When Karen Spahn got the call on November 20, 2012, she couldn’t breathe. She was in complete shock. Like most who receive that dreaded phone call, she never once thought this would ever happen to her.
As the nurse explained her diagnosis, Karen thought about her future. She wondered how she’d tell her husband and her children. She knew they’d all be devastated, of course, but at that time she had no idea how profoundly this diagnosis would end up affecting them all.
It was just a few weeks prior that the 61-year-old was getting a routine physical when her doctor noticed something amiss and recommended she get an ultrasound. Karen didn’t think much of it – she had recently gotten a mammogram – but her doctor convinced her.
The ultrasound confirmed her doctor’s initial suspicions and a biopsy was ordered. It was breast cancer.
Thankfully, it was caught early. Within a couple hours, Karen was on the phone with Deb Theine, a nurse navigator at Columbia St. Mary’s Milwaukee, who helped settle her down and get her set up with her cancer care team.
“I cannot say enough about all of the remarkable people we worked with,” says Karen. “They were all so positive and supportive.”
On December 13th, Karen went in for surgery and then underwent four weeks of radiation therapy. Today, Karen is cancer-free and doing well. She’ll have screenings every six months – as any cancer survivor would – and she recently started a course of medication that could last up to 10 years.
“We are doing everything we need to do to stay on top of it,” Karen says. “I think about it every day, but I’m not afraid.”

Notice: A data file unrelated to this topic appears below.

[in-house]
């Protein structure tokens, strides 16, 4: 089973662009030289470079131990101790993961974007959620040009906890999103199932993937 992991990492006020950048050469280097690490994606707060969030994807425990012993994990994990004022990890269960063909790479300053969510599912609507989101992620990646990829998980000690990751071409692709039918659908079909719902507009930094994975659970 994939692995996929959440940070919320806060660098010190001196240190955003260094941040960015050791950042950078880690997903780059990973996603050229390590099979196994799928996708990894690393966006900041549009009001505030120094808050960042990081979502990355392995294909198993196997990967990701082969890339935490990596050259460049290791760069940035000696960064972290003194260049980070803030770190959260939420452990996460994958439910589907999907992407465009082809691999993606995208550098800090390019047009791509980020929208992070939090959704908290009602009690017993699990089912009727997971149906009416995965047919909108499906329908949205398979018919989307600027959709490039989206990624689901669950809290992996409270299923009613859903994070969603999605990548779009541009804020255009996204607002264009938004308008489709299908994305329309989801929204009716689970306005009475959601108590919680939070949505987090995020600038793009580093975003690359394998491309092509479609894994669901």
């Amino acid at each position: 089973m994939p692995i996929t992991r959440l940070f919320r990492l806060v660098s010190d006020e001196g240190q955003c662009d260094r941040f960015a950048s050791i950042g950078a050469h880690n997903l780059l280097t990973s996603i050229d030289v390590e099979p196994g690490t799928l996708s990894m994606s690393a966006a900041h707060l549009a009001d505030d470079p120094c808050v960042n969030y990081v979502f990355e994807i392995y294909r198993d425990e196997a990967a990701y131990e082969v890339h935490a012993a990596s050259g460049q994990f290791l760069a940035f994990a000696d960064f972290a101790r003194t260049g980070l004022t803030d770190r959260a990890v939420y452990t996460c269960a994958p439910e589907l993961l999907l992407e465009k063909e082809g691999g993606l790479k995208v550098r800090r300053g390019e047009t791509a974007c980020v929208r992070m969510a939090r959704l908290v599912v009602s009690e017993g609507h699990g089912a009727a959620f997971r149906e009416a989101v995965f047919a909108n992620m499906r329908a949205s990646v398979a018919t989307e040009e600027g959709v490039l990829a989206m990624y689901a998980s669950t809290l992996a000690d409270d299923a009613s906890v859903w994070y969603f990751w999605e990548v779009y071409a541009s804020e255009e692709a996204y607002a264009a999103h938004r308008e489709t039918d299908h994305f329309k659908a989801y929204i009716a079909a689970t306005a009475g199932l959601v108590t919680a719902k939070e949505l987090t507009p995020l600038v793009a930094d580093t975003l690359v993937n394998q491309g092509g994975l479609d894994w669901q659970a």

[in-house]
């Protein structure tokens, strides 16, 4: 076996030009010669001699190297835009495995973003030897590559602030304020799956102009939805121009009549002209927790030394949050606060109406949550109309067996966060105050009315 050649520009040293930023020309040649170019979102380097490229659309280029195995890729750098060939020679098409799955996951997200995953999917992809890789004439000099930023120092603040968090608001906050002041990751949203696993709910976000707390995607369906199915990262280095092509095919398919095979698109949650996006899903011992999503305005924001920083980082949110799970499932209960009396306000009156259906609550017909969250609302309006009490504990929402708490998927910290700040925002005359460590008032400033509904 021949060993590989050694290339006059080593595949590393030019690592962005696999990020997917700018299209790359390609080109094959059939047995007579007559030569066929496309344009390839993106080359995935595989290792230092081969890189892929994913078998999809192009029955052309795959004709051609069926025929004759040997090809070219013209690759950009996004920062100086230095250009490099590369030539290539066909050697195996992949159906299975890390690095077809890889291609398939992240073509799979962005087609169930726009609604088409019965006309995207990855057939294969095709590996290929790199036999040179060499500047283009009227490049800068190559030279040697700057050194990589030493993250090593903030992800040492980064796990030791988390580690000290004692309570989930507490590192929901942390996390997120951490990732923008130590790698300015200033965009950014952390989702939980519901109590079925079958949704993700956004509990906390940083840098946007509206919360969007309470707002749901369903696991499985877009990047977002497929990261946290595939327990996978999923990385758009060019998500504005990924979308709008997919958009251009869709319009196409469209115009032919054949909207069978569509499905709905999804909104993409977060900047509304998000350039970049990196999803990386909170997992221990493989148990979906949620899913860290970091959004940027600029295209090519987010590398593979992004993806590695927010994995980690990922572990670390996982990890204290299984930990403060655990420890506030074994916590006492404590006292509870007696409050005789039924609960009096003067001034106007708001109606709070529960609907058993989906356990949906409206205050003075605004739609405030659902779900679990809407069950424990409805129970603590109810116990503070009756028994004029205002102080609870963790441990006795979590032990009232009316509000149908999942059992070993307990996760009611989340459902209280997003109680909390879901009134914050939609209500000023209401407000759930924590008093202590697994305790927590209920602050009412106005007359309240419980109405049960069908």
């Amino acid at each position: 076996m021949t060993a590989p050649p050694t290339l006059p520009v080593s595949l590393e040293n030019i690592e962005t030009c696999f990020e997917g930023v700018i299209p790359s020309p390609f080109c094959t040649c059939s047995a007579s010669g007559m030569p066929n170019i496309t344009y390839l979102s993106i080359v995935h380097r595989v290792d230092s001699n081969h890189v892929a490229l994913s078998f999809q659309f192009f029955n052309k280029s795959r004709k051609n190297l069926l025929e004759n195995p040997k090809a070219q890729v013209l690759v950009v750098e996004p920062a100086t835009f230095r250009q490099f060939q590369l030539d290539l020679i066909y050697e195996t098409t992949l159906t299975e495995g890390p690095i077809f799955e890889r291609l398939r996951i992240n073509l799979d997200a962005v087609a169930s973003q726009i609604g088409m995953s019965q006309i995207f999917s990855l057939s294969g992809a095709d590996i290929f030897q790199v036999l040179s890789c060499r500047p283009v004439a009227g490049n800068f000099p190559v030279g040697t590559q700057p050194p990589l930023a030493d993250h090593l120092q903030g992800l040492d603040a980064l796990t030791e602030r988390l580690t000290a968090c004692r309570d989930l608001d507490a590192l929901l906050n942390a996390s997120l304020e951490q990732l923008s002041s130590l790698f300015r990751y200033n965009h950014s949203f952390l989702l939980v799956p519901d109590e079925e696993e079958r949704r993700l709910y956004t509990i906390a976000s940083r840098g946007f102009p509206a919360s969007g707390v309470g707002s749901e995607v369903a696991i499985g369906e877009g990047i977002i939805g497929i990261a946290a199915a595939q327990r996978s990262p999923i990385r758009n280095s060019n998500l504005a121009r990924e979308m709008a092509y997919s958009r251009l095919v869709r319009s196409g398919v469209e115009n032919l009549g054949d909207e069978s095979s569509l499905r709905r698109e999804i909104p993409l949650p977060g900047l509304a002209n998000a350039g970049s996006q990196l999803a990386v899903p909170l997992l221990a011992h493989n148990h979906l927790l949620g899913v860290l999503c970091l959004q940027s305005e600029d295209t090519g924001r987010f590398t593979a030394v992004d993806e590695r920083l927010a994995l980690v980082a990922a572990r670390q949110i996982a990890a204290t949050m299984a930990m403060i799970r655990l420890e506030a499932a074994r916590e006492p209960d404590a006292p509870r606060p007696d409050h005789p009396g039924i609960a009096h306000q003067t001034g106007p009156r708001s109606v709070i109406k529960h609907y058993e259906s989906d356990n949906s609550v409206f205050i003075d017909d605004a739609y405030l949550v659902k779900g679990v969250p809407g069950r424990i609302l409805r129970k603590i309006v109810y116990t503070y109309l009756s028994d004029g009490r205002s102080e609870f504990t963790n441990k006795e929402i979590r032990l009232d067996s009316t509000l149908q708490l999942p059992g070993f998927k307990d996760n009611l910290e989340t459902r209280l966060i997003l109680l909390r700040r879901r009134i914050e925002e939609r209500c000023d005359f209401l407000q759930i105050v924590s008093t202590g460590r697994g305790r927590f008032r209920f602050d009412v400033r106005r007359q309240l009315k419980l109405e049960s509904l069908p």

But that’s just the beginning of the story.
Among the many members of Karen’s cancer team was Laura Rebek, a genetics counselor. When Karen and her husband, Chris, met with Laura, it was determined Karen’s family history posed no significant risk. But Chris’ family history was worrisome. Laura recommended he get tested for a mutated BRCA gene – “the cancer gene.”
A simple blood test was all it took to determine that Chris, in fact, had the mutated BRCA1 gene. For him, this meant an increased likelihood of prostate cancer. As a precaution, he will undergo more frequent screenings. But Karen and Chris’ attention quickly turned to their three children, especially their daughter, Megan.
Megan was just 32 years old and has two daughters of her own. So, a BRCA1 mutation could have a devastating ripple effect – women with the BRCA1 mutation are significantly more likely to develop breast and ovarian cancer. But instead of being burdened with the information, Karen says Megan looked at it as a gift, a blessing that came through this horrible experience.
“We both agree knowledge is power,” says Karen. “It’s important for her to know.”
After careful consideration (and actually changing her mind a few times), Megan was tested on March 11. While she is still awaiting the results, she says she’s already made peace with the possibly it comes back positive and is planning on being aggressive with any and all precautionary measures. But regardless of what the test says, ultimately she is grateful she was given the opportunity to be proactive about her health.
“The ability to have this knowledge was the best thing I could do,” she says. “I have two young daughters and I felt that it’s important for me to do whatever I could.”